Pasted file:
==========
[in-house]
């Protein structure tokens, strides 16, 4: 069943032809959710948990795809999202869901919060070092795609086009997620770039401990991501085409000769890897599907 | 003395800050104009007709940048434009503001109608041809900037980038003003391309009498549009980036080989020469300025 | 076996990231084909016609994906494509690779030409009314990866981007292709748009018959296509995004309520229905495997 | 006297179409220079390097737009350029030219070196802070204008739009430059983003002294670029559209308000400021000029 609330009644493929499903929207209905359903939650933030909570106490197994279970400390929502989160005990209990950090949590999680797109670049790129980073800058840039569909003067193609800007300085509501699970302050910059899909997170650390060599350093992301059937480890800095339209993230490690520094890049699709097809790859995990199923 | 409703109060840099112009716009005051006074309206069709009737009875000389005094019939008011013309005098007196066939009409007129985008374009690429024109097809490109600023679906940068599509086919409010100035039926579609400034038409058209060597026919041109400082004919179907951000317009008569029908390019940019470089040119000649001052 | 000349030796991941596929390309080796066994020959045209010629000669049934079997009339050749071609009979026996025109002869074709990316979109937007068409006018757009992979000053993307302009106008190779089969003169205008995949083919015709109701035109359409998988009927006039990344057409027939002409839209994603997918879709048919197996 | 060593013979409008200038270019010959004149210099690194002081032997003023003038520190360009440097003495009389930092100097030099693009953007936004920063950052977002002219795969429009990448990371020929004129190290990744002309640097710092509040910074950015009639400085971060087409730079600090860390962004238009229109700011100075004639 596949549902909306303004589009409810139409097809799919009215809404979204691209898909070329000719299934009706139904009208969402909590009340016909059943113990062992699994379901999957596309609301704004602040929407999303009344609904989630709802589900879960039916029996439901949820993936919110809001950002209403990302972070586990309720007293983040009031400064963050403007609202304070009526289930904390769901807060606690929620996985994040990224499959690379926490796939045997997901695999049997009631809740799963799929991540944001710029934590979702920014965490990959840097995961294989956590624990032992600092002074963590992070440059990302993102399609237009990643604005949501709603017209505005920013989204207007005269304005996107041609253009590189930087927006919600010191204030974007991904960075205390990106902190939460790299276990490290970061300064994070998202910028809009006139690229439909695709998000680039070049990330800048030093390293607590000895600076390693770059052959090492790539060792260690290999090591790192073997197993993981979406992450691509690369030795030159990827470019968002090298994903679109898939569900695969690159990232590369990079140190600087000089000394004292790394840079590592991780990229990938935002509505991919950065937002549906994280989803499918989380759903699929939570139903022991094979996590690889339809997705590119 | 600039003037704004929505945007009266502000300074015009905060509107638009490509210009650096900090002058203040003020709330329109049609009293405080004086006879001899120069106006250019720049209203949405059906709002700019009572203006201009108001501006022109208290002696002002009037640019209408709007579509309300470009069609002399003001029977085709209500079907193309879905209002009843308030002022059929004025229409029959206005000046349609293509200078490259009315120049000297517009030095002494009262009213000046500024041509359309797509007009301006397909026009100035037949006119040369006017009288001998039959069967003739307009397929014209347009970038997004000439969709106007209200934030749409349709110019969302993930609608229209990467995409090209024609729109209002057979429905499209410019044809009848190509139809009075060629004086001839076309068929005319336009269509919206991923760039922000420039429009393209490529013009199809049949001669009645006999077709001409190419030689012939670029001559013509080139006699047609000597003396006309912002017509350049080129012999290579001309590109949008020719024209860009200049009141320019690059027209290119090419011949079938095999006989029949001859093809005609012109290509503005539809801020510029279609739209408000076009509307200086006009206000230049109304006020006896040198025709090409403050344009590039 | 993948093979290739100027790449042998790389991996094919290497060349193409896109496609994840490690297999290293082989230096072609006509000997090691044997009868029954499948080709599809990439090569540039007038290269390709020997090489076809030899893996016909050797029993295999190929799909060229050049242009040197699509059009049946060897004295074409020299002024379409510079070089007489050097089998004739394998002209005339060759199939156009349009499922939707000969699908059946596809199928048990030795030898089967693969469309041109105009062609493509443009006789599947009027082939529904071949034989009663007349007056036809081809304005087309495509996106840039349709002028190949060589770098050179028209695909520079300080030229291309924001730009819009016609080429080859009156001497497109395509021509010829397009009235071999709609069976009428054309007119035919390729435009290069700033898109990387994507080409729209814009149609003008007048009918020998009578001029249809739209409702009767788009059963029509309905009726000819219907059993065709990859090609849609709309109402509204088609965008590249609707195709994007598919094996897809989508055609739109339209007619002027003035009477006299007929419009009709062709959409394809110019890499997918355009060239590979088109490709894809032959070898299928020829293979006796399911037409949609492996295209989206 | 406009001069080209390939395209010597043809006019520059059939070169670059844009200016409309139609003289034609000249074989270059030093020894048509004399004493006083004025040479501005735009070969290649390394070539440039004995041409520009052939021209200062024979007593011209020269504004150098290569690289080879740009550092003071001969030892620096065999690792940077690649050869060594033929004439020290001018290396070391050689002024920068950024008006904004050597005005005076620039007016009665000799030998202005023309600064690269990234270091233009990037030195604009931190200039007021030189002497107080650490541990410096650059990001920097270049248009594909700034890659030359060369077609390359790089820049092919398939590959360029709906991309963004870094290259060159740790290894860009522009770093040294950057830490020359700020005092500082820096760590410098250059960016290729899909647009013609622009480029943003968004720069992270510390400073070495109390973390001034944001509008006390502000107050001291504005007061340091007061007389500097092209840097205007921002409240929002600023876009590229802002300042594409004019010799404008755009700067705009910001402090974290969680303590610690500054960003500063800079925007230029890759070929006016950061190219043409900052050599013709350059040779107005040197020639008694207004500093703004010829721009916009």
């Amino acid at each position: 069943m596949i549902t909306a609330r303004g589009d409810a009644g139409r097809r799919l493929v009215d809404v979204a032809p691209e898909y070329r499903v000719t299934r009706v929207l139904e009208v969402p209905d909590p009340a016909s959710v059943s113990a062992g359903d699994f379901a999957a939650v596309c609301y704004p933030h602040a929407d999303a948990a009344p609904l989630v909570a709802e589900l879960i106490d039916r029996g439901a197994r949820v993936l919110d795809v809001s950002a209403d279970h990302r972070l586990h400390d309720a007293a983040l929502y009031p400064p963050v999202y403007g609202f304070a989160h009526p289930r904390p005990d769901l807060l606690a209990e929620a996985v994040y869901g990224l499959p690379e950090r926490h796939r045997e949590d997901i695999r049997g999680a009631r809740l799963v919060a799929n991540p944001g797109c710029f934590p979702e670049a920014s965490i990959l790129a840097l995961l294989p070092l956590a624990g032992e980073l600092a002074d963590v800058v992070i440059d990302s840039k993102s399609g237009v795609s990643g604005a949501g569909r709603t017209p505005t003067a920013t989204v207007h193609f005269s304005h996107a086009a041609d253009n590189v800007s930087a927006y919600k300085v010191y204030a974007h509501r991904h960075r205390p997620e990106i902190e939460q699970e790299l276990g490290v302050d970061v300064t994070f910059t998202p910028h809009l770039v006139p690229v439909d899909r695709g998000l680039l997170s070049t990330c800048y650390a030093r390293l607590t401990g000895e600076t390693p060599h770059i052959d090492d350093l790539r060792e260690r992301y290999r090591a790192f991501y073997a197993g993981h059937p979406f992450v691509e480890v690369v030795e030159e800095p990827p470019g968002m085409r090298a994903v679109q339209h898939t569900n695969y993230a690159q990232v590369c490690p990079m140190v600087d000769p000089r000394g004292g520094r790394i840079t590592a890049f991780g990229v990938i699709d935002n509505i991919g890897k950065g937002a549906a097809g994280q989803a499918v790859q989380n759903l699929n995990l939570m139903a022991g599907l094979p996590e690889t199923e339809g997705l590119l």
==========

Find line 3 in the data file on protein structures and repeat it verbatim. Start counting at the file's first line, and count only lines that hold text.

């Amino acid at each position: 069943m596949i549902t909306a609330r303004g589009d409810a009644g139409r097809r799919l493929v009215d809404v979204a032809p691209e898909y070329r499903v000719t299934r009706v929207l139904e009208v969402p209905d909590p009340a016909s959710v059943s113990a062992g359903d699994f379901a999957a939650v596309c609301y704004p933030h602040a929407d999303a948990a009344p609904l989630v909570a709802e589900l879960i106490d039916r029996g439901a197994r949820v993936l919110d795809v809001s950002a209403d279970h990302r972070l586990h400390d309720a007293a983040l929502y009031p400064p963050v999202y403007g609202f304070a989160h009526p289930r904390p005990d769901l807060l606690a209990e929620a996985v994040y869901g990224l499959p690379e950090r926490h796939r045997e949590d997901i695999r049997g999680a009631r809740l799963v919060a799929n991540p944001g797109c710029f934590p979702e670049a920014s965490i990959l790129a840097l995961l294989p070092l956590a624990g032992e980073l600092a002074d963590v800058v992070i440059d990302s840039k993102s399609g237009v795609s990643g604005a949501g569909r709603t017209p505005t003067a920013t989204v207007h193609f005269s304005h996107a086009a041609d253009n590189v800007s930087a927006y919600k300085v010191y204030a974007h509501r991904h960075r205390p997620e990106i902190e939460q699970e790299l276990g490290v302050d970061v300064t994070f910059t998202p910028h809009l770039v006139p690229v439909d899909r695709g998000l680039l997170s070049t990330c800048y650390a030093r390293l607590t401990g000895e600076t390693p060599h770059i052959d090492d350093l790539r060792e260690r992301y290999r090591a790192f991501y073997a197993g993981h059937p979406f992450v691509e480890v690369v030795e030159e800095p990827p470019g968002m085409r090298a994903v679109q339209h898939t569900n695969y993230a690159q990232v590369c490690p990079m140190v600087d000769p000089r000394g004292g520094r790394i840079t590592a890049f991780g990229v990938i699709d935002n509505i991919g890897k950065g937002a549906a097809g994280q989803a499918v790859q989380n759903l699929n995990l939570m139903a022991g599907l094979p996590e690889t199923e339809g997705l590119l």